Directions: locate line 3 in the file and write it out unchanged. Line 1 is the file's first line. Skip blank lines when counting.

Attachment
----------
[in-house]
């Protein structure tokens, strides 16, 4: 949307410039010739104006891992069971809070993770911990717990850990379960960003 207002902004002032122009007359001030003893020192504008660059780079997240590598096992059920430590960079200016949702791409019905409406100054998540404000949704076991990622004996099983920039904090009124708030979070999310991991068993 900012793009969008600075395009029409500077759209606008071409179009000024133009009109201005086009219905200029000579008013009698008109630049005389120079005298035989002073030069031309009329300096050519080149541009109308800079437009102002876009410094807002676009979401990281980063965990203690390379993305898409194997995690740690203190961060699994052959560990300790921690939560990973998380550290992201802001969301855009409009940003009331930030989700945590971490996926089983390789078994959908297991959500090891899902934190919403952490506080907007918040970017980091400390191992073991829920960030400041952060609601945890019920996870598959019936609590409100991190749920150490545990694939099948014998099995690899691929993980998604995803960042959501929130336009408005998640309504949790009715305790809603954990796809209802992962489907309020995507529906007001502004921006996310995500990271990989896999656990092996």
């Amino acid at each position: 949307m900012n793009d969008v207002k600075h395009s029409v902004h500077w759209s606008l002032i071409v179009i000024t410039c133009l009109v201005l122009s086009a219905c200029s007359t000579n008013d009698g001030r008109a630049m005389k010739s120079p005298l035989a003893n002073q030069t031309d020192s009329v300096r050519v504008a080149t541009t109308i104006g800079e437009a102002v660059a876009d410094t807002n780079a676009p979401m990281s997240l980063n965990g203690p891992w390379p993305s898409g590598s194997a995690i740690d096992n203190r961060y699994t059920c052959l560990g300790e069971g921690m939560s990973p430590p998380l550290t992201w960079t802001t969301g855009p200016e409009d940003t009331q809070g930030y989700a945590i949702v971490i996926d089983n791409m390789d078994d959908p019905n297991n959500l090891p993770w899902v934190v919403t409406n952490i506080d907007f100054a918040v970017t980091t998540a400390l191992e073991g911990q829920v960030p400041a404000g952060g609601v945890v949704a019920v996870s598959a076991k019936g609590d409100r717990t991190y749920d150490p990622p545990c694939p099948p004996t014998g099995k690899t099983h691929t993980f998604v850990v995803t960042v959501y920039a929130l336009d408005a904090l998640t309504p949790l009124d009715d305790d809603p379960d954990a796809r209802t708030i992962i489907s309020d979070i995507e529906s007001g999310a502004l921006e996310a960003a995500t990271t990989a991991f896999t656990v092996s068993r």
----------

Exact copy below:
């Amino acid at each position: 949307m900012n793009d969008v207002k600075h395009s029409v902004h500077w759209s606008l002032i071409v179009i000024t410039c133009l009109v201005l122009s086009a219905c200029s007359t000579n008013d009698g001030r008109a630049m005389k010739s120079p005298l035989a003893n002073q030069t031309d020192s009329v300096r050519v504008a080149t541009t109308i104006g800079e437009a102002v660059a876009d410094t807002n780079a676009p979401m990281s997240l980063n965990g203690p891992w390379p993305s898409g590598s194997a995690i740690d096992n203190r961060y699994t059920c052959l560990g300790e069971g921690m939560s990973p430590p998380l550290t992201w960079t802001t969301g855009p200016e409009d940003t009331q809070g930030y989700a945590i949702v971490i996926d089983n791409m390789d078994d959908p019905n297991n959500l090891p993770w899902v934190v919403t409406n952490i506080d907007f100054a918040v970017t980091t998540a400390l191992e073991g911990q829920v960030p400041a404000g952060g609601v945890v949704a019920v996870s598959a076991k019936g609590d409100r717990t991190y749920d150490p990622p545990c694939p099948p004996t014998g099995k690899t099983h691929t993980f998604v850990v995803t960042v959501y920039a929130l336009d408005a904090l998640t309504p949790l009124d009715d305790d809603p379960d954990a796809r209802t708030i992962i489907s309020d979070i995507e529906s007001g999310a502004l921006e996310a960003a995500t990271t990989a991991f896999t656990v092996s068993r």